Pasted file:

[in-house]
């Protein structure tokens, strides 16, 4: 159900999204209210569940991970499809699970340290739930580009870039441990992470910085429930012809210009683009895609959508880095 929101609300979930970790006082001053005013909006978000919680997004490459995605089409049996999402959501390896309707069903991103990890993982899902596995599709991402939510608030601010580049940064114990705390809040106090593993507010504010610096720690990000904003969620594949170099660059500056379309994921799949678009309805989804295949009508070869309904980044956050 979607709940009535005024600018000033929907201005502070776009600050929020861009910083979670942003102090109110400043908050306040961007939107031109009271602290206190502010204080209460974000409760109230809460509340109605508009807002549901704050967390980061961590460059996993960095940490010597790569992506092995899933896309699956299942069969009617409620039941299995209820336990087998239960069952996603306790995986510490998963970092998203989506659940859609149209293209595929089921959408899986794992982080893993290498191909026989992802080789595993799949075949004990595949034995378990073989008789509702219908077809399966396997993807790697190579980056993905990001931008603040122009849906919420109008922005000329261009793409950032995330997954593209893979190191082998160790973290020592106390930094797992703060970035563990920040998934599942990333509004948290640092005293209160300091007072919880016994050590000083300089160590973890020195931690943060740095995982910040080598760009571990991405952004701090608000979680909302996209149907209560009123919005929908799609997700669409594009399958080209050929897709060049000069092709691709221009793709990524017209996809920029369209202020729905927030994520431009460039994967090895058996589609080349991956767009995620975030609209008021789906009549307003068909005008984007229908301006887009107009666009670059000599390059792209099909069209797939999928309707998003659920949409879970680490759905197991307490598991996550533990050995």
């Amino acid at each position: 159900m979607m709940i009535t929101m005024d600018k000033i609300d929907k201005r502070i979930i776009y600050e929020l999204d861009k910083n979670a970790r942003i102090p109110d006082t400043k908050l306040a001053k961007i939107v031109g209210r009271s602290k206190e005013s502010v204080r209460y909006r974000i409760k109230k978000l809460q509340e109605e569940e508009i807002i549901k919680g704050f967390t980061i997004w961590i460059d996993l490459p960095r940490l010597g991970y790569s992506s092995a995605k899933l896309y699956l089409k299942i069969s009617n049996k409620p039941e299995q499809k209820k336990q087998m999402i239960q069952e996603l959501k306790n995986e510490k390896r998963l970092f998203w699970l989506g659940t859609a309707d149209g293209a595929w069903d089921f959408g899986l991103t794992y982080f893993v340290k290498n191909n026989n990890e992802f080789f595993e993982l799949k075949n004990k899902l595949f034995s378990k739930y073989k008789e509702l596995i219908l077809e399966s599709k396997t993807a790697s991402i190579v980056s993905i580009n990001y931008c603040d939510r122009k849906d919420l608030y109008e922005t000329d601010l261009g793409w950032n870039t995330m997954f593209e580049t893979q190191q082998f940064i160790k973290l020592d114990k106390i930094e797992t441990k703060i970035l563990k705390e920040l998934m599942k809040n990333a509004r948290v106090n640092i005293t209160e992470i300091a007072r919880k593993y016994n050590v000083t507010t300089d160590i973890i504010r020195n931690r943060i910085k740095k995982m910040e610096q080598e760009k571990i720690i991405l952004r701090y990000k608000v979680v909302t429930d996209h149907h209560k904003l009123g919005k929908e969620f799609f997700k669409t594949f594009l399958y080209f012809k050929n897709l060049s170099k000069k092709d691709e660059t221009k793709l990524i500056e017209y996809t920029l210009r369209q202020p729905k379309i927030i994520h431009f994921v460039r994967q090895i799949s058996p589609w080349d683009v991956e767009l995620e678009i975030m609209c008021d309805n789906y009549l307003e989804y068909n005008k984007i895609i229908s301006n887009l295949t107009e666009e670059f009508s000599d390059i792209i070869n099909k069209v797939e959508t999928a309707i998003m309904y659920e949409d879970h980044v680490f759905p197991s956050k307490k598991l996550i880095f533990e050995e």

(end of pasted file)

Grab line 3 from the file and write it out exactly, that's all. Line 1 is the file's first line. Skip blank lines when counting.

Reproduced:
């Amino acid at each position: 159900m979607m709940i009535t929101m005024d600018k000033i609300d929907k201005r502070i979930i776009y600050e929020l999204d861009k910083n979670a970790r942003i102090p109110d006082t400043k908050l306040a001053k961007i939107v031109g209210r009271s602290k206190e005013s502010v204080r209460y909006r974000i409760k109230k978000l809460q509340e109605e569940e508009i807002i549901k919680g704050f967390t980061i997004w961590i460059d996993l490459p960095r940490l010597g991970y790569s992506s092995a995605k899933l896309y699956l089409k299942i069969s009617n049996k409620p039941e299995q499809k209820k336990q087998m999402i239960q069952e996603l959501k306790n995986e510490k390896r998963l970092f998203w699970l989506g659940t859609a309707d149209g293209a595929w069903d089921f959408g899986l991103t794992y982080f893993v340290k290498n191909n026989n990890e992802f080789f595993e993982l799949k075949n004990k899902l595949f034995s378990k739930y073989k008789e509702l596995i219908l077809e399966s599709k396997t993807a790697s991402i190579v980056s993905i580009n990001y931008c603040d939510r122009k849906d919420l608030y109008e922005t000329d601010l261009g793409w950032n870039t995330m997954f593209e580049t893979q190191q082998f940064i160790k973290l020592d114990k106390i930094e797992t441990k703060i970035l563990k705390e920040l998934m599942k809040n990333a509004r948290v106090n640092i005293t209160e992470i300091a007072r919880k593993y016994n050590v000083t507010t300089d160590i973890i504010r020195n931690r943060i910085k740095k995982m910040e610096q080598e760009k571990i720690i991405l952004r701090y990000k608000v979680v909302t429930d996209h149907h209560k904003l009123g919005k929908e969620f799609f997700k669409t594949f594009l399958y080209f012809k050929n897709l060049s170099k000069k092709d691709e660059t221009k793709l990524i500056e017209y996809t920029l210009r369209q202020p729905k379309i927030i994520h431009f994921v460039r994967q090895i799949s058996p589609w080349d683009v991956e767009l995620e678009i975030m609209c008021d309805n789906y009549l307003e989804y068909n005008k984007i895609i229908s301006n887009l295949t107009e666009e670059f009508s000599d390059i792209i070869n099909k069209v797939e959508t999928a309707i998003m309904y659920e949409d879970h980044v680490f759905p197991s956050k307490k598991l996550i880095f533990e050995e």